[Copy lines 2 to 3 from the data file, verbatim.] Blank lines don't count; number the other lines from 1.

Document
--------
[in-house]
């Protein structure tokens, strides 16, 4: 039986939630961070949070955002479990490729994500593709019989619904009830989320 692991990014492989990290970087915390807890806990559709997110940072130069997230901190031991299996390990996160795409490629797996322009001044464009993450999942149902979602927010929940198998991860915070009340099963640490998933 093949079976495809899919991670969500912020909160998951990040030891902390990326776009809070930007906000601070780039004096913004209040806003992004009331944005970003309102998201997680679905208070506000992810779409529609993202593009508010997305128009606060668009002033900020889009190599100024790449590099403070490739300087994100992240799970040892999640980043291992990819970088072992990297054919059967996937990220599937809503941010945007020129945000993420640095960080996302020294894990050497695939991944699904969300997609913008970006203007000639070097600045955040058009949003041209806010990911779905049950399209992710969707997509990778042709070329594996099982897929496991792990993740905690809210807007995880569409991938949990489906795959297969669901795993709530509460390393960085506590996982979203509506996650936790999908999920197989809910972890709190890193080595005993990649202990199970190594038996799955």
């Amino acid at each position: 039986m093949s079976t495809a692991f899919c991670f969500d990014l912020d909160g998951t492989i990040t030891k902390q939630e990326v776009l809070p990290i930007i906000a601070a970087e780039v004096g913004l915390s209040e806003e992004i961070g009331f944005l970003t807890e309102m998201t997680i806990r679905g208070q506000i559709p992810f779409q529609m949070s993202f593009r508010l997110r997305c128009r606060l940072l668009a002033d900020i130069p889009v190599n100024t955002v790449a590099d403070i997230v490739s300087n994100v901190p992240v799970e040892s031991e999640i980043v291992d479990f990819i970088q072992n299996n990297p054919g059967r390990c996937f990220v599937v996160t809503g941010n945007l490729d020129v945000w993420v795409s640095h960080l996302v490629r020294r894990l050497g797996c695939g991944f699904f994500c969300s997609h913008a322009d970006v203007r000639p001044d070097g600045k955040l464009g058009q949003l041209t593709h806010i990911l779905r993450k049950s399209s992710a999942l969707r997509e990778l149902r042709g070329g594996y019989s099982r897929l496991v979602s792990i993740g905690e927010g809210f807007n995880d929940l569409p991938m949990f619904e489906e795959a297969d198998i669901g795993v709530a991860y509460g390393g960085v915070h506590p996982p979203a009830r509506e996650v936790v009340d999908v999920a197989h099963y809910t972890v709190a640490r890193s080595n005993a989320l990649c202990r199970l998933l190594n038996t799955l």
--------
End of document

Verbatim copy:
């Protein structure tokens, strides 16, 4: 039986939630961070949070955002479990490729994500593709019989619904009830989320 692991990014492989990290970087915390807890806990559709997110940072130069997230901190031991299996390990996160795409490629797996322009001044464009993450999942149902979602927010929940198998991860915070009340099963640490998933 093949079976495809899919991670969500912020909160998951990040030891902390990326776009809070930007906000601070780039004096913004209040806003992004009331944005970003309102998201997680679905208070506000992810779409529609993202593009508010997305128009606060668009002033900020889009190599100024790449590099403070490739300087994100992240799970040892999640980043291992990819970088072992990297054919059967996937990220599937809503941010945007020129945000993420640095960080996302020294894990050497695939991944699904969300997609913008970006203007000639070097600045955040058009949003041209806010990911779905049950399209992710969707997509990778042709070329594996099982897929496991792990993740905690809210807007995880569409991938949990489906795959297969669901795993709530509460390393960085506590996982979203509506996650936790999908999920197989809910972890709190890193080595005993990649202990199970190594038996799955």
């Amino acid at each position: 039986m093949s079976t495809a692991f899919c991670f969500d990014l912020d909160g998951t492989i990040t030891k902390q939630e990326v776009l809070p990290i930007i906000a601070a970087e780039v004096g913004l915390s209040e806003e992004i961070g009331f944005l970003t807890e309102m998201t997680i806990r679905g208070q506000i559709p992810f779409q529609m949070s993202f593009r508010l997110r997305c128009r606060l940072l668009a002033d900020i130069p889009v190599n100024t955002v790449a590099d403070i997230v490739s300087n994100v901190p992240v799970e040892s031991e999640i980043v291992d479990f990819i970088q072992n299996n990297p054919g059967r390990c996937f990220v599937v996160t809503g941010n945007l490729d020129v945000w993420v795409s640095h960080l996302v490629r020294r894990l050497g797996c695939g991944f699904f994500c969300s997609h913008a322009d970006v203007r000639p001044d070097g600045k955040l464009g058009q949003l041209t593709h806010i990911l779905r993450k049950s399209s992710a999942l969707r997509e990778l149902r042709g070329g594996y019989s099982r897929l496991v979602s792990i993740g905690e927010g809210f807007n995880d929940l569409p991938m949990f619904e489906e795959a297969d198998i669901g795993v709530a991860y509460g390393g960085v915070h506590p996982p979203a009830r509506e996650v936790v009340d999908v999920a197989h099963y809910t972890v709190a640490r890193s080595n005993a989320l990649c202990r199970l998933l190594n038996t799955l």